What's all the excitement about?
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DURING the 1970s or at any rate for the coming year it would be a relief to have a moratorium on the use of the word "exciting" to describe practically every development from computerized journeys to the Freightliner and from tachographs to the 44-tonner. Excitement has for a long time been the favourite promise of the politicians, especially those in power, who would apparently have us believe that they live in a state of chronic euphoria.
More recently the word has become popular even among the people who have to bear the consequences of Ministerial excitement. Only the other week, in the unlikely environment of an Industrial Transport Association conference, both Mr. Frank Woodward, transport executive, Plessey Ltd., and Mr. Alistair Tucker, BRS marketing executive, were heard prophesying on the exciting changes that the new decade would bring.
Incidentally the changes mentioned on that occasion included a likely reduction in the number of small operators who might be pardoned for not feeling particularly exhilarated at the prospect; and an imminent unavoidable rates increase nicely calculated to start the customers' adrenalin flowing although not with the emotional concomitant that comes so naturally to such people as Mr. Anthony Wedgwood Benn and Mrs. Barbara Castle.
EXCITEMENT dies down even more quickly than a New Year resolution. For the• past 18 months—since plating and testing began and the Transport Act was passed—operators have been urged so often to get up and go that it would not be surprising if a reaction set in. In view of the substantial body of legislation with fuses timed to explode at various dates the coming year cannot avoid being eventful. But the people chiefly concerned will find the events drab at best and in most cases fraught with possible misfortune.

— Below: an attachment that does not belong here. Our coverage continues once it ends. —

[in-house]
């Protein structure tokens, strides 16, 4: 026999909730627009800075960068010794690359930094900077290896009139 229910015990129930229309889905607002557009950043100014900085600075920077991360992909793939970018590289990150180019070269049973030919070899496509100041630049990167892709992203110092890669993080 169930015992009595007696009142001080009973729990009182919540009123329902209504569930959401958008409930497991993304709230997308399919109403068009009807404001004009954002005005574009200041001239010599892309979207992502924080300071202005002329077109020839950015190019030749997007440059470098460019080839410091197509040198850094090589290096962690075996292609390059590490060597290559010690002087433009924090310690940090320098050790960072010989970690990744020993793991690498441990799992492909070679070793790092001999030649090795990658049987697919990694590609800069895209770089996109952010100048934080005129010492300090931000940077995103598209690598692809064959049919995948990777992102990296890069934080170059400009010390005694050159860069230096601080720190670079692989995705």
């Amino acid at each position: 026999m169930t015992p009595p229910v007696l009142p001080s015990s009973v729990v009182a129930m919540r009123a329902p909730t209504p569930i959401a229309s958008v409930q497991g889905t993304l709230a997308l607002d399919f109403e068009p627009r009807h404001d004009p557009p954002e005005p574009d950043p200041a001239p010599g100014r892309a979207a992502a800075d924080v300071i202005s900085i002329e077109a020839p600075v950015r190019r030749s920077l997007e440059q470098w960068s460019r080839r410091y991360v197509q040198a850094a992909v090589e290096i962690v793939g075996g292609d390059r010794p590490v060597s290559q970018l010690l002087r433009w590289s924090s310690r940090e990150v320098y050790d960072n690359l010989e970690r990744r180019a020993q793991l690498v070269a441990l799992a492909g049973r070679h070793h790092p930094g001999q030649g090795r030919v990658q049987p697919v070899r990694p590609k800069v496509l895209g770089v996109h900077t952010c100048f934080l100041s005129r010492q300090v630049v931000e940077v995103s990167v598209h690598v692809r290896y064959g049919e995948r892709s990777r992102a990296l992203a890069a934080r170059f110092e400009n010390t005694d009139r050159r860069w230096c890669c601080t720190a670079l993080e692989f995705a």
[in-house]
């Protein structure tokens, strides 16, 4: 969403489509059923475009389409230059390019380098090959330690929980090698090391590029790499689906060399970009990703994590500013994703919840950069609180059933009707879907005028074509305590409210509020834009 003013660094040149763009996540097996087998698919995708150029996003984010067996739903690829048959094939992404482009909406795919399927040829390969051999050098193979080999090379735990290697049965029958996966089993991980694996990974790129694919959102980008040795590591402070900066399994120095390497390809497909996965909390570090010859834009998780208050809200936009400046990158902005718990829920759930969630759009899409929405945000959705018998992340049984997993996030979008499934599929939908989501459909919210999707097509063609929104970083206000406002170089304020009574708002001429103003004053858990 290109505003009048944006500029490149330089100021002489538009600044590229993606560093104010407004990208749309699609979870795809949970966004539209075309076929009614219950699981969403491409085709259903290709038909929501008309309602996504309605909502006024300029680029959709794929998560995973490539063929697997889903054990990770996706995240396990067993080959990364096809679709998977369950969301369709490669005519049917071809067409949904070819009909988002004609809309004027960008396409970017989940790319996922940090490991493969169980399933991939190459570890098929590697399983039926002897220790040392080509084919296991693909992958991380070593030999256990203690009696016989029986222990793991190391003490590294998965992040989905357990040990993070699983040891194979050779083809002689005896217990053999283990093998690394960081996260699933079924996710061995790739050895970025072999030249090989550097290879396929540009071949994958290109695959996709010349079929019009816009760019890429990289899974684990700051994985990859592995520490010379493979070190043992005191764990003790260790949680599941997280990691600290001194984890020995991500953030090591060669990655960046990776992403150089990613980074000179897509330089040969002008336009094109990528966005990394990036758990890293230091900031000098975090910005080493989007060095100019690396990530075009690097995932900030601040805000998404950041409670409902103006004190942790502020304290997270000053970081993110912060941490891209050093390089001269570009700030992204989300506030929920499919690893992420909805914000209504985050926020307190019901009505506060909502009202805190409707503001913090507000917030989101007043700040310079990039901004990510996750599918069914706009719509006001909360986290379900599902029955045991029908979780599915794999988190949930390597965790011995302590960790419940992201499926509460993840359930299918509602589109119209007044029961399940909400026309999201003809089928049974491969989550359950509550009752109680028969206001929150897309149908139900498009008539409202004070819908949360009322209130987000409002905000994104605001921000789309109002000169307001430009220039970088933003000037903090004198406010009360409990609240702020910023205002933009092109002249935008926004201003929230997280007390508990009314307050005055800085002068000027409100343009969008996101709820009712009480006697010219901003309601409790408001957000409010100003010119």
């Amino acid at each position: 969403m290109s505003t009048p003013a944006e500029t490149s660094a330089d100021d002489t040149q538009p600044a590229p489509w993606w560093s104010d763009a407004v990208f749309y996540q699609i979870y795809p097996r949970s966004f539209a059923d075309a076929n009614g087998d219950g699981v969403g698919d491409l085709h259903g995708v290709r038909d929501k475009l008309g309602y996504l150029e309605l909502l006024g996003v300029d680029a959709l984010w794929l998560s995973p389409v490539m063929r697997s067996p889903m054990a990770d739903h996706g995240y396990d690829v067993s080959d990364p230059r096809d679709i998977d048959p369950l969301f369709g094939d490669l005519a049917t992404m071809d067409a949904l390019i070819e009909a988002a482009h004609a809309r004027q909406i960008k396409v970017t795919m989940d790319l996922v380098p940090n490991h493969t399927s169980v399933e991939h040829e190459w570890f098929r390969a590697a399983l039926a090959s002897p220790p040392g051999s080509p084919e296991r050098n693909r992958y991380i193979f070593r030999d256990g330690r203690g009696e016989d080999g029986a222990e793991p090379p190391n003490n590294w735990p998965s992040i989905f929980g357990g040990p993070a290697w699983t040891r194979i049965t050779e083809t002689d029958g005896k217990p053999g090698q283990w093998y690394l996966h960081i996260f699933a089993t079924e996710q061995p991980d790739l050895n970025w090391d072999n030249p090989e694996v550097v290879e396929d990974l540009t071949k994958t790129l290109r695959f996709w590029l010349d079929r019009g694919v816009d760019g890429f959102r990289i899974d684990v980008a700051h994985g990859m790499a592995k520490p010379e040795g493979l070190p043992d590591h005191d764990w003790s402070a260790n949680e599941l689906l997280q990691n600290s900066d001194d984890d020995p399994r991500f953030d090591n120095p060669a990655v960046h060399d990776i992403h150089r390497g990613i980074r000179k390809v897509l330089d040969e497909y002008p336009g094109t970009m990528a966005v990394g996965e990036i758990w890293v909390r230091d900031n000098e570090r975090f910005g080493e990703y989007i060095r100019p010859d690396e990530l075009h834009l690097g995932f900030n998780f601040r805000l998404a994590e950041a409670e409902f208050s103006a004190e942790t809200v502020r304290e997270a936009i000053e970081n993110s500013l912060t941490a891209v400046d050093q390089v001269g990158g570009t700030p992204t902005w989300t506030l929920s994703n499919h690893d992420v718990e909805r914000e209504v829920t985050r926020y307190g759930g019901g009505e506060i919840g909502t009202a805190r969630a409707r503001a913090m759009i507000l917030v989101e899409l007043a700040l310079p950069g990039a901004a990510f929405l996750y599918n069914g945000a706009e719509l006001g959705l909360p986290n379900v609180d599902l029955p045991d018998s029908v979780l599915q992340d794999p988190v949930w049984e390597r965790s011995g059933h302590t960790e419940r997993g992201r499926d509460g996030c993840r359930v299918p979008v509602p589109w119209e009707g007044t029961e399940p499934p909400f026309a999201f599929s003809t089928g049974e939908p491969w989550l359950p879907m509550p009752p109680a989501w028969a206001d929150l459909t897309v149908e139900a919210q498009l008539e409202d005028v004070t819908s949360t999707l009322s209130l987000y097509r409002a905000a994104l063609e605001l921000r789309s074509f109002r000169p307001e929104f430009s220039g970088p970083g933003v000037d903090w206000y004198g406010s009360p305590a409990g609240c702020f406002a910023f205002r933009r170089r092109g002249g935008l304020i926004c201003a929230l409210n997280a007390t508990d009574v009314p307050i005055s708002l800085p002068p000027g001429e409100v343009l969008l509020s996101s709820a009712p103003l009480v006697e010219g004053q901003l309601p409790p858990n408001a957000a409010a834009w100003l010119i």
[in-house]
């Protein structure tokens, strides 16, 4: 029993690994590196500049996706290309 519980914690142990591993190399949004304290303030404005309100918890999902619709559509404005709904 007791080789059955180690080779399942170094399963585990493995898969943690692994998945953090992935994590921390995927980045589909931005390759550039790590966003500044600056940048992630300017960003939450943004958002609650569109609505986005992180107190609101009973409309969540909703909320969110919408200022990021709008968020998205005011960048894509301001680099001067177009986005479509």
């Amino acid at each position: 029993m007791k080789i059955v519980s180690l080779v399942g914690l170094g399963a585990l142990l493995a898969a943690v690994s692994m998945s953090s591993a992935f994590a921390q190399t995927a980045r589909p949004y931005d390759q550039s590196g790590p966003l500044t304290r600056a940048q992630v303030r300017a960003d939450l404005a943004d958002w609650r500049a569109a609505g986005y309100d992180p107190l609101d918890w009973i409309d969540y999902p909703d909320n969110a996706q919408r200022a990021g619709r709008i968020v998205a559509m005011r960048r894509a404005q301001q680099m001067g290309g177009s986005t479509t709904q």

In road transport more than any other industry environment and people continually threaten to negative the effect of technical and operational improvements. Higher speeds do not help productivity when congestion and delays increase at terminals. The benefit of containers is largely lost when dockers refuse to handle them at the ports or insist that they alone should be allowed to fill or empty a container. .
Problems of this kind are being tackled and with patience can be solved. Progress may be too leisurely. While discussions drag on other problems become bigger and new problems arise.
To the road operator the equivalent of the factory floor is not merely his own premises. It includes the whole of the road network, the transport yard and other facilities of his customers and incidental items such as parking and resting places for his vehicles and drivers when away from home. The prospect for the next year or even 10 years is not encouraging.
Road construction and improvements are going ahead. The rate is not nearly fast enough and perhaps it never could be. The number of vehicles clamouring for space increases many times more quickly even than the celebrated and dreaded population explosion which according to some of' the more 'gloomy prophets will make it impossible by the and of the century for anybody to sit down.
Road operators are not primarily to blame. Over the past 20 years the number of buses and coaches has remained fairly constant at around 80,000 and the increase in goods vehicles from just under lm to just over lfm is not unreasonable. The car population which was 2+m in 1950 is now over 1 Im. It has doubled itself each decade and surpassed most of the forecasts.